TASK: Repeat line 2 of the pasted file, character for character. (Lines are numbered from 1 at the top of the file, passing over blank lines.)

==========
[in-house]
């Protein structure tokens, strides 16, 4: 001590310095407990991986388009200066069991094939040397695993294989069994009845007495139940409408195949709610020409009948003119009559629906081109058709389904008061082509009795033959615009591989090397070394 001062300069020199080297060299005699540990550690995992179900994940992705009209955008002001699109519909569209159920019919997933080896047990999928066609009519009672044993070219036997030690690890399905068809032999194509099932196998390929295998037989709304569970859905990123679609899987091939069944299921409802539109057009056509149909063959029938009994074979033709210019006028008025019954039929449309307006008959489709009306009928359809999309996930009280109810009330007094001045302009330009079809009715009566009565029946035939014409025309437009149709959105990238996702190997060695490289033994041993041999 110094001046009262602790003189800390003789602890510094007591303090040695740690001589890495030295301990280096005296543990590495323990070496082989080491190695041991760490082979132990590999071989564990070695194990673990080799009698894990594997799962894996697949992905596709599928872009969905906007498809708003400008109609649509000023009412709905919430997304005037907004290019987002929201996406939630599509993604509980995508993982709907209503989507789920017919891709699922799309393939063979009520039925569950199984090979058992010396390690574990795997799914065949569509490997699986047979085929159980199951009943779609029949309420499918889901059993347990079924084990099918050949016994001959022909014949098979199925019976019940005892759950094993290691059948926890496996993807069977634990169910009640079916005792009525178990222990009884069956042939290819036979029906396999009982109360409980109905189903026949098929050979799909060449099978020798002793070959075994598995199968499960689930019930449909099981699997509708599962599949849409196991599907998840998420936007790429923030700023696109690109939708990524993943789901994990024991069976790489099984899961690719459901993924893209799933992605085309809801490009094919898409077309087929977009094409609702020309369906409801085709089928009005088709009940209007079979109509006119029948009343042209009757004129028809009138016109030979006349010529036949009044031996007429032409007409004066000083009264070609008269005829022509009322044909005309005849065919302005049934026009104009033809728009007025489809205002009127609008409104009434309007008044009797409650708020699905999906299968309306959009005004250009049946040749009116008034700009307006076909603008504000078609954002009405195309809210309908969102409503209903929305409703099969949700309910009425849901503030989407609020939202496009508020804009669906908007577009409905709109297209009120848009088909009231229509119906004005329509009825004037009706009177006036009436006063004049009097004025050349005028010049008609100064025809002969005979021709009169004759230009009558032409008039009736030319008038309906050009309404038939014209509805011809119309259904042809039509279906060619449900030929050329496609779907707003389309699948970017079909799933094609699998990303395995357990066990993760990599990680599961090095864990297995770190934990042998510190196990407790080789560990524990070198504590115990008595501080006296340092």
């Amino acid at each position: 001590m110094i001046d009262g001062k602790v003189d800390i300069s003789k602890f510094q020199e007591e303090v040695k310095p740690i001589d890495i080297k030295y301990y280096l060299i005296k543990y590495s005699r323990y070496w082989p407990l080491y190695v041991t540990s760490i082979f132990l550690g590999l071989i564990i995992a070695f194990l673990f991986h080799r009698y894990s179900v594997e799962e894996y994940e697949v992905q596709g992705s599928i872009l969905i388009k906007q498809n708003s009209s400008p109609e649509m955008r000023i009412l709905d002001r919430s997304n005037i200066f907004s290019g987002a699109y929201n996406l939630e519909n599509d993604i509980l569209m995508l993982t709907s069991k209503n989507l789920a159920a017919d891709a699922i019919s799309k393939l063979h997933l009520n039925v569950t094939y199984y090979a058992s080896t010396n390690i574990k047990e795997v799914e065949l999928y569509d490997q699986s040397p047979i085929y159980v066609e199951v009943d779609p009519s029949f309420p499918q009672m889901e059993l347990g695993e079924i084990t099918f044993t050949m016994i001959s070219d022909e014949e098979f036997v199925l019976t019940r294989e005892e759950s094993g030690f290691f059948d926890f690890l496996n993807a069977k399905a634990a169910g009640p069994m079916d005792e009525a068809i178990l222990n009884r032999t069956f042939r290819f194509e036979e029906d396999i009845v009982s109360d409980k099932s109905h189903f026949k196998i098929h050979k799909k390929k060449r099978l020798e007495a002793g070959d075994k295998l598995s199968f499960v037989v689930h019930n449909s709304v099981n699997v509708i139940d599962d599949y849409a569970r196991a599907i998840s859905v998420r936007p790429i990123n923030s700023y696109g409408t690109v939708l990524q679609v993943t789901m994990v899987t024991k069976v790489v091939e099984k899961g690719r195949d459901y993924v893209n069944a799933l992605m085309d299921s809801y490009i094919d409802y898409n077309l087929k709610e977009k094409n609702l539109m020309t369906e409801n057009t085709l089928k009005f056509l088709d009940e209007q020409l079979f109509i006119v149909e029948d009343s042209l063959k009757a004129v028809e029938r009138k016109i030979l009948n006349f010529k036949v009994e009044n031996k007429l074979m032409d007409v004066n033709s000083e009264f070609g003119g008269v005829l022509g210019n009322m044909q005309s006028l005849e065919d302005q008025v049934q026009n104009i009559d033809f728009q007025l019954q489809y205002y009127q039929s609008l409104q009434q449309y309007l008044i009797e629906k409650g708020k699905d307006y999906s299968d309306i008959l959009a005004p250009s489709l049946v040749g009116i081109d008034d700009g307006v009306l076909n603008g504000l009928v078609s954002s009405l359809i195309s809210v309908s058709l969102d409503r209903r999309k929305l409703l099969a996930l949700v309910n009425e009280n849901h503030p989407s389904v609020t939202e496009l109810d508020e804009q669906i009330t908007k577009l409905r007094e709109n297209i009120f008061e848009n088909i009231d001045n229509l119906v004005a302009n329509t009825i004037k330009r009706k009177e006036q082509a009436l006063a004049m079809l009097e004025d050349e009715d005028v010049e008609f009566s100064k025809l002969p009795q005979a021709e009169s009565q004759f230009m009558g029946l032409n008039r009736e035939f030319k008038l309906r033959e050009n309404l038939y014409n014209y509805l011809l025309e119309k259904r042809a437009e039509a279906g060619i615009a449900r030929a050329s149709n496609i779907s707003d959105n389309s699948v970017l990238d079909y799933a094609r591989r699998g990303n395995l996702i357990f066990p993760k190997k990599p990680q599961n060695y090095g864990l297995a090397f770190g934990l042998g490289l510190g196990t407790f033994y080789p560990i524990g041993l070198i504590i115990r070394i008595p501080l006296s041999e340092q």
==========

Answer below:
């Protein structure tokens, strides 16, 4: 001590310095407990991986388009200066069991094939040397695993294989069994009845007495139940409408195949709610020409009948003119009559629906081109058709389904008061082509009795033959615009591989090397070394 001062300069020199080297060299005699540990550690995992179900994940992705009209955008002001699109519909569209159920019919997933080896047990999928066609009519009672044993070219036997030690690890399905068809032999194509099932196998390929295998037989709304569970859905990123679609899987091939069944299921409802539109057009056509149909063959029938009994074979033709210019006028008025019954039929449309307006008959489709009306009928359809999309996930009280109810009330007094001045302009330009079809009715009566009565029946035939014409025309437009149709959105990238996702190997060695490289033994041993041999 110094001046009262602790003189800390003789602890510094007591303090040695740690001589890495030295301990280096005296543990590495323990070496082989080491190695041991760490082979132990590999071989564990070695194990673990080799009698894990594997799962894996697949992905596709599928872009969905906007498809708003400008109609649509000023009412709905919430997304005037907004290019987002929201996406939630599509993604509980995508993982709907209503989507789920017919891709699922799309393939063979009520039925569950199984090979058992010396390690574990795997799914065949569509490997699986047979085929159980199951009943779609029949309420499918889901059993347990079924084990099918050949016994001959022909014949098979199925019976019940005892759950094993290691059948926890496996993807069977634990169910009640079916005792009525178990222990009884069956042939290819036979029906396999009982109360409980109905189903026949098929050979799909060449099978020798002793070959075994598995199968499960689930019930449909099981699997509708599962599949849409196991599907998840998420936007790429923030700023696109690109939708990524993943789901994990024991069976790489099984899961690719459901993924893209799933992605085309809801490009094919898409077309087929977009094409609702020309369906409801085709089928009005088709009940209007079979109509006119029948009343042209009757004129028809009138016109030979006349010529036949009044031996007429032409007409004066000083009264070609008269005829022509009322044909005309005849065919302005049934026009104009033809728009007025489809205002009127609008409104009434309007008044009797409650708020699905999906299968309306959009005004250009049946040749009116008034700009307006076909603008504000078609954002009405195309809210309908969102409503209903929305409703099969949700309910009425849901503030989407609020939202496009508020804009669906908007577009409905709109297209009120848009088909009231229509119906004005329509009825004037009706009177006036009436006063004049009097004025050349005028010049008609100064025809002969005979021709009169004759230009009558032409008039009736030319008038309906050009309404038939014209509805011809119309259904042809039509279906060619449900030929050329496609779907707003389309699948970017079909799933094609699998990303395995357990066990993760990599990680599961090095864990297995770190934990042998510190196990407790080789560990524990070198504590115990008595501080006296340092």